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Ensure Digital Inspections Happen

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Dec. 9, 2019—Ask a room filled with shop owners if digital inspections should be done each and every time, you’ll probably get a room full of nodding heads. Is that the reality, though? 

Mike Risich, founder and CEO of Bolt On, doesn’t believe it is. When asked if he believes digital inspections are happening on each and every vehicle, he’s quick to respond:

“They’re not. It’s one of the biggest human behavior challenges.” 

Risich says that there are situations where it’s unnecessary or impossible to perform an inspection. For example, a customer that rolls his or her tire in to be checked detached from the vehicle. However, there are only a few circumstances that it is alright to skip the inspection. For the most part, follow the 300 percent rule: perform a digital inspection on 100 percent of the vehicles, present it to 100 percent of the customers, 100 percent of the time.

Risich says that in his experience, this rule has made shops more profitable by building trust with customers. 

Why It Works 

Digital inspections prove to the customer that a repair is actually needed. The proof is right there in front of them, which shows that the shop isn’t just trying to upsell. Plus, the digital aspect is appealing to today’s tech-addicted consumers, Risich points out. It may take more time than a handwritten estimate, but it pays off in the long run, he explains. 

The Need for Consistency

Many go in with the best intentions. Most people plan on doing digital inspections each and every time, but obstacles soon pop up that make it difficult. The shop gets busy, for example. What’s the harm in missing a few or doing a rushed one? It turns out, it could be the difference between a customer coming back or not, says Risich.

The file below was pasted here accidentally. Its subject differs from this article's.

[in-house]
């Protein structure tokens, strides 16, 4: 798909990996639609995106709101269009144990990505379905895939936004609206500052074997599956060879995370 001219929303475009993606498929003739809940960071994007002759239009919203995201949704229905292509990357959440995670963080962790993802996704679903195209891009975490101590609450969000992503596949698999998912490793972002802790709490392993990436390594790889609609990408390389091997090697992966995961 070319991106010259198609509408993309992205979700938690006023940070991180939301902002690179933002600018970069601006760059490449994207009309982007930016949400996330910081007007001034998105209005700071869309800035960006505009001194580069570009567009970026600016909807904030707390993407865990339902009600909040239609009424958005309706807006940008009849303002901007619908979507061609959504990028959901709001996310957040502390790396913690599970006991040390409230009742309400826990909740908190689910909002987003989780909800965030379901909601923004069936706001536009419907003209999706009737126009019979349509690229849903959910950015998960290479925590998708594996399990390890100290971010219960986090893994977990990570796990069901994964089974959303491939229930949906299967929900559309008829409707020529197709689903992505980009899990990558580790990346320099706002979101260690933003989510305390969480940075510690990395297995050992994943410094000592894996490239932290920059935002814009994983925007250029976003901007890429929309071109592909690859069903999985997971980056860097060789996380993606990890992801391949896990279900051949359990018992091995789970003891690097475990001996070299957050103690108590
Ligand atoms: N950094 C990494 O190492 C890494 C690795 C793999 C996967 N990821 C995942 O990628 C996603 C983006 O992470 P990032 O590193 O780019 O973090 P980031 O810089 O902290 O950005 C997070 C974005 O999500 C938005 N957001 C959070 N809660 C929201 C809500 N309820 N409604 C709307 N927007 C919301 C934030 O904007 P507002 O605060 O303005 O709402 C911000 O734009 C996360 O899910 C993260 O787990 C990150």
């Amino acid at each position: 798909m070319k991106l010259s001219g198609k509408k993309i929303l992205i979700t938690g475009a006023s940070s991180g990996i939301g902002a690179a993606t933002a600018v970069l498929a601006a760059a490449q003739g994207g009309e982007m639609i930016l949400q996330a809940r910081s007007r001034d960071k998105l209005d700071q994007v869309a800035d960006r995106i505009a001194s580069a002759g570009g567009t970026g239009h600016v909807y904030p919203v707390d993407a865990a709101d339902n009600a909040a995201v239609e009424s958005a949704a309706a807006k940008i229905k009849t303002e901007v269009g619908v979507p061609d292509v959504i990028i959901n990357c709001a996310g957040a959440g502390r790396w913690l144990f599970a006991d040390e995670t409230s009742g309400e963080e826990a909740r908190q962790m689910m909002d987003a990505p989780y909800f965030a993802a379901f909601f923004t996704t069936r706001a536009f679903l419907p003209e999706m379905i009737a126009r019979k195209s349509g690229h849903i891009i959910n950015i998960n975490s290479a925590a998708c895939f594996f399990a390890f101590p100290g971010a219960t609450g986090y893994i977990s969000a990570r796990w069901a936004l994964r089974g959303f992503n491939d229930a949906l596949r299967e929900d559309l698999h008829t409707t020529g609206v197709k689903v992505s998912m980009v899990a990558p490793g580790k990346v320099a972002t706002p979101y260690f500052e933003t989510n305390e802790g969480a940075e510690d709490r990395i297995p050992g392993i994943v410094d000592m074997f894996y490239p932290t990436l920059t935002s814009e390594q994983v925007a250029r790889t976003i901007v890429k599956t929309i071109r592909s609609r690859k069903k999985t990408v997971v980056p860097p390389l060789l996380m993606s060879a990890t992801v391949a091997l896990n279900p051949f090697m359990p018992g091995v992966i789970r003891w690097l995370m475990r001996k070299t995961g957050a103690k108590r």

Picture this: a customer comes in on a day that the shop isn’t very busy. The technician performs a thorough inspection and alerts the customer to all of the issues his or her vehicle has. The customer, impressed, returns a few months later to a busy shop. The inspection was either rushed or not performed at all. That customer is going to think that they’re only worth what they have time for, explains Risich. If you have time to do it on a slow day, they’ll think you’re only after their wallet if you don’t do it when you’re busy. Consistency breeds loyalty, explains Risich. 

Making it Happen

It’s difficult to monitor every single thing that happens within a shop, so how can a shop owner ensure that his or her staff is doing it each and every time? 

Risich steals a phrase that he heard from Barry Barrett.

“Inspect what you expect,” he says. 

What he means is that you need to pay attention and make sure that there’s follow-through. That doesn’t mean you have to be on the shop floor at all times. There are tools within digital inspection software, like Bolt On’s, that track these KPIs. It can track the number of inspections per tech, for example. Not only is that useful for the shop owner, it’s also good for the tech to see the direct correlation between the inspections that they perform and the time that they turn. 

“He should be able to see that in his paycheck,” Risich says. 

To be successful with this, Risich points out that it’s important to point out the good, as well as the bad. Don’t just focus on the fact that inspections are not being performed. When they are, show the business difference it makes. One way to do this is with a morning huddle.    

 

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